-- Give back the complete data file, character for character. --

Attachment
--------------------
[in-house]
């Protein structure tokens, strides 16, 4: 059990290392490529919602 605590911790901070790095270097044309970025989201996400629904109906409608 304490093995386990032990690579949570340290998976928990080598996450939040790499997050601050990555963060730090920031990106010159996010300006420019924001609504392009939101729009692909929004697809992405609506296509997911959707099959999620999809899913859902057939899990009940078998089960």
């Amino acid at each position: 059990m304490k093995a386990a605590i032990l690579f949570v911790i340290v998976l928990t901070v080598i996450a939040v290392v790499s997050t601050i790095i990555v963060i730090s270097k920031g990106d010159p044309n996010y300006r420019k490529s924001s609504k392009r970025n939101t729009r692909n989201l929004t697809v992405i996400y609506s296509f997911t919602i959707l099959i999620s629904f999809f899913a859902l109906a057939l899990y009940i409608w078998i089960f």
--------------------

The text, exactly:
[in-house]
């Protein structure tokens, strides 16, 4: 059990290392490529919602 605590911790901070790095270097044309970025989201996400629904109906409608 304490093995386990032990690579949570340290998976928990080598996450939040790499997050601050990555963060730090920031990106010159996010300006420019924001609504392009939101729009692909929004697809992405609506296509997911959707099959999620999809899913859902057939899990009940078998089960």
């Amino acid at each position: 059990m304490k093995a386990a605590i032990l690579f949570v911790i340290v998976l928990t901070v080598i996450a939040v290392v790499s997050t601050i790095i990555v963060i730090s270097k920031g990106d010159p044309n996010y300006r420019k490529s924001s609504k392009r970025n939101t729009r692909n989201l929004t697809v992405i996400y609506s296509f997911t919602i959707l099959i999620s629904f999809f899913a859902l109906a057939l899990y009940i409608w078998i089960f």